everyone "from the top down." Other than Al
Jaffe, who else from ESPN did you have a
chance to meet?
MQ: The highest guy at ESPN, (Senior Vice
President and General Manager of Program-
ming) Mark Shapiro. He ran out into the lobby
while I was doing a bit on ESPN's "Cold Pizza"
- this is one of the biggest guys at ESPN, even
higher than Jaffe - and he ran out and grabbed
the USA TODAY (which featured an article
about me) and gave it to me, and points out the
article. People of that stature don't do that. Next
time someone asks me what ESPN stands for, I
just tell them "class."
TMD: "Dream Job" had a panelist of judges,
including "Pardon the Interruption's" Tony
Kornheiser, "Cold Pizza's" Kit Hoover, Lavar
Arrington of the Washington Redskins and
ESPN talent scout Al Jaffe. What were your
thoughts on the criticisms they gave you and on
their personalities as well?
MQ: I got to know Al Jaffe through different
steps of the competition. He treated me very
fairly, and he gave me a great opportunity. He
was very objective to everybody, and you knew
what he was looking for. Lavar Arrington was
really cool. He told me something I needed to
do: concise my information and bring it tighter.
He said I definitely have the voice for it. Kit was
the Paula Abdul of the whole thing. Kornheiser,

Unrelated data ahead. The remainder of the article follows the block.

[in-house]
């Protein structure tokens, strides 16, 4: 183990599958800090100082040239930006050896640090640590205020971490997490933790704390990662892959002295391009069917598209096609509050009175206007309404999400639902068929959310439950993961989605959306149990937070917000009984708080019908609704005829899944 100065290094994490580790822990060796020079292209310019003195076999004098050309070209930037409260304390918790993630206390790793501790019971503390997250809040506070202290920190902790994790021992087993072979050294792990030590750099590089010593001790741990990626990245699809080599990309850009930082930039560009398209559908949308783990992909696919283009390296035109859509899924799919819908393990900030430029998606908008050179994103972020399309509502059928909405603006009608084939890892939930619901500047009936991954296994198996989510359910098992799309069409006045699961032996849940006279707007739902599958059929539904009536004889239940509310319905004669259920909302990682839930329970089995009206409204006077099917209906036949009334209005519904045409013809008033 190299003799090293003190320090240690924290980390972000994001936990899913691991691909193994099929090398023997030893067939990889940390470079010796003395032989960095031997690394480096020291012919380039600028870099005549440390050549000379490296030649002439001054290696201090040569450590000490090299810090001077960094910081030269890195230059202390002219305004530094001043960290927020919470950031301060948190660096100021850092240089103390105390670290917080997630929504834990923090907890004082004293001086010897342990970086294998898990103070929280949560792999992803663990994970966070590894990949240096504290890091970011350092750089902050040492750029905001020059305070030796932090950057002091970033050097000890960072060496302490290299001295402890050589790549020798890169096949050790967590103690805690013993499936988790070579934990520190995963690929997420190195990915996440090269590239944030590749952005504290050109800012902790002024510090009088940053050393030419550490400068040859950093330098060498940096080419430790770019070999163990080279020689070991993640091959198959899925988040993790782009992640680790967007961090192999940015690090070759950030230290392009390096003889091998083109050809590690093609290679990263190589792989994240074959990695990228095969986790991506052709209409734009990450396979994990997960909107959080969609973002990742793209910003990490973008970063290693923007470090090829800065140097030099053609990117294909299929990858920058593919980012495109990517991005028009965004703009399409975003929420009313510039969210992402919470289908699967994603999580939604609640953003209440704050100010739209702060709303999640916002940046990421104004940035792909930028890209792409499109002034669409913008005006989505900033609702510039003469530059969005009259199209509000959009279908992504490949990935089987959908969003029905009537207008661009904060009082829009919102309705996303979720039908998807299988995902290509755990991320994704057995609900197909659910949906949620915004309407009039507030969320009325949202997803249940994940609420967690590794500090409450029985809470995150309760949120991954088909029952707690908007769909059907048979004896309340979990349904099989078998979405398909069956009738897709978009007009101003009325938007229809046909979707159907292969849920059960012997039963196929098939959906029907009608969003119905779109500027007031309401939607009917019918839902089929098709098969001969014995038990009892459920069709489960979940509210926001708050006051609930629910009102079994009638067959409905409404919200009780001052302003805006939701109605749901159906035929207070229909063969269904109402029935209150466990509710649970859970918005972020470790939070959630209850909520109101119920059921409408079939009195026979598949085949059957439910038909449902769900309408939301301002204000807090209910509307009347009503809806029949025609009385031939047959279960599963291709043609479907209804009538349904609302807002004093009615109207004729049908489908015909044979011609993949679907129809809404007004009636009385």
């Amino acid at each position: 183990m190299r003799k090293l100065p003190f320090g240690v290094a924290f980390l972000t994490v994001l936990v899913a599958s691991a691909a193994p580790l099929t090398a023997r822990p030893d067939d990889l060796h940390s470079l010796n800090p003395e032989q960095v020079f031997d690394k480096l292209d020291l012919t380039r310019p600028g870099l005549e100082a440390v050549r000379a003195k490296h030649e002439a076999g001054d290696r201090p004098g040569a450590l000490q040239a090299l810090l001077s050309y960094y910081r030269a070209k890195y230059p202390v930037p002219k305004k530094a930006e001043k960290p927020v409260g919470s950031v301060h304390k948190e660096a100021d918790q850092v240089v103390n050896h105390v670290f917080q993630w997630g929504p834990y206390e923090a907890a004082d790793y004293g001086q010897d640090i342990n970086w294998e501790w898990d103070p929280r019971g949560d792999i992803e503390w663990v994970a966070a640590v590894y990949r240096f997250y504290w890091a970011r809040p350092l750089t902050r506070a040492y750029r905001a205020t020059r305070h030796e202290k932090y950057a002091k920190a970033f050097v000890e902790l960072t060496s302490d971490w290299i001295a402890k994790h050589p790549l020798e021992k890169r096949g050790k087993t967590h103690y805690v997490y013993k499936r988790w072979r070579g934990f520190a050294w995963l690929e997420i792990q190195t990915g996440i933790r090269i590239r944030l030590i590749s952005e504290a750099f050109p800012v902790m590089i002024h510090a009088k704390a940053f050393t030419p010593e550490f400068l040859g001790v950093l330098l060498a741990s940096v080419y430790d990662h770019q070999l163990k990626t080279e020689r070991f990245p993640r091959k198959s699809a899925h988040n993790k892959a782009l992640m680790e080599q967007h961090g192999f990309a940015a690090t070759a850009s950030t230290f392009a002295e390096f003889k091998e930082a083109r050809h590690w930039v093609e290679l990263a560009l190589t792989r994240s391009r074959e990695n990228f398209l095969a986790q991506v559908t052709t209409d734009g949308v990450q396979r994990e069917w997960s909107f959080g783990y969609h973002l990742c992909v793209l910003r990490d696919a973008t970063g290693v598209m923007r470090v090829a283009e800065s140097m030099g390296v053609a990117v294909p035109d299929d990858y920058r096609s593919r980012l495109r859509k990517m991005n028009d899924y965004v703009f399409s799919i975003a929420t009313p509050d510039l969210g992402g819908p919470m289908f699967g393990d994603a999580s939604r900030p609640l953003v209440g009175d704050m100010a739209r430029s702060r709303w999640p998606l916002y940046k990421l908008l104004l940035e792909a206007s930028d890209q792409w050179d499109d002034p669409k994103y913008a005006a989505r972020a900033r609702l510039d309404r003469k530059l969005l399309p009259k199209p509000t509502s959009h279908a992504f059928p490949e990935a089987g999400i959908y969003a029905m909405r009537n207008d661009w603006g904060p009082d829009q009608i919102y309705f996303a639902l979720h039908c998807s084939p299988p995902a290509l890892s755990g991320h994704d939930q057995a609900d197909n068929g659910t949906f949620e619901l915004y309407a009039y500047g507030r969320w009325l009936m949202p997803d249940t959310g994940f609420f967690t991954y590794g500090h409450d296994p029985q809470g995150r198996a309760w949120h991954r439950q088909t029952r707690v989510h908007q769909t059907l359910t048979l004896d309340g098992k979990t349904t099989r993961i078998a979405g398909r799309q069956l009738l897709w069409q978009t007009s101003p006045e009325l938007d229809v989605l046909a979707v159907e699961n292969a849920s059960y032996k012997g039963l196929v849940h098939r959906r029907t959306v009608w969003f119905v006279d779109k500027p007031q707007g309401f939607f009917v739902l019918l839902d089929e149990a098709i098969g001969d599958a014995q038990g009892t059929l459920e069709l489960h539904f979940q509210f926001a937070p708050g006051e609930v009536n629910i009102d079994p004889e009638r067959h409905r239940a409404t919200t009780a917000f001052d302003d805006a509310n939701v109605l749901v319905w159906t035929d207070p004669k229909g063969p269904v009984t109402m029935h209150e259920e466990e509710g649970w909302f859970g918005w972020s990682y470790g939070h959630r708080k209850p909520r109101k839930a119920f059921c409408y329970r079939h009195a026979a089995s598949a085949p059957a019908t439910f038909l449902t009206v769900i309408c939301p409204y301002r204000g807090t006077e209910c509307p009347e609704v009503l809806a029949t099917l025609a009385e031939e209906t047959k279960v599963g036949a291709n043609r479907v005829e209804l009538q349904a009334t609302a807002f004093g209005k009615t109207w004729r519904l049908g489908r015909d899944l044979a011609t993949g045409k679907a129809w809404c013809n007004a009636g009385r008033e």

he comes off the wrong way. But if I didn't like
him, I wouldn't like myself, because he's a wise
ass, and I'm sort of the same way. The only thing
with the judges is that sometimes, somebody
would say one thing, and they would contradict
each other a little bit - you couldn't please both
of them at the same time. I had no complaints
across the board. The only complaint I had was
with myself. I would rather go out with some-
body beating me than me just screwing up the
way I did. But that's life, and you go on.
TMD: One of the things that people will most
remember about you are your catchphrases.
What was your inspiration for those catchphras-
es and how did they pop into your head?
MQ: I used to screw around when I was
younger. I actually came up with "jump-jack"
like 20 years ago. One of my buddies was like,
'If you had a homerun call, what would it be?'
When I was growing up, teams stayed together,
so you could become more enamored with a
team, because there was less free agency. Grow-
ing up, it was like a family - you could cheer
for the same team each year. That was an inspi-
TMD: You obviously followed sports when
you were younger. What sports did you actually
play growing up?
MQ: I played Delaware Country Community
College baseball, and I played in a semi-pro
league for one year. I played football in high
school. I was too short to play basketball, but I
tried intramural leagues. I even tried ice hockey.
I played everything. There's all those video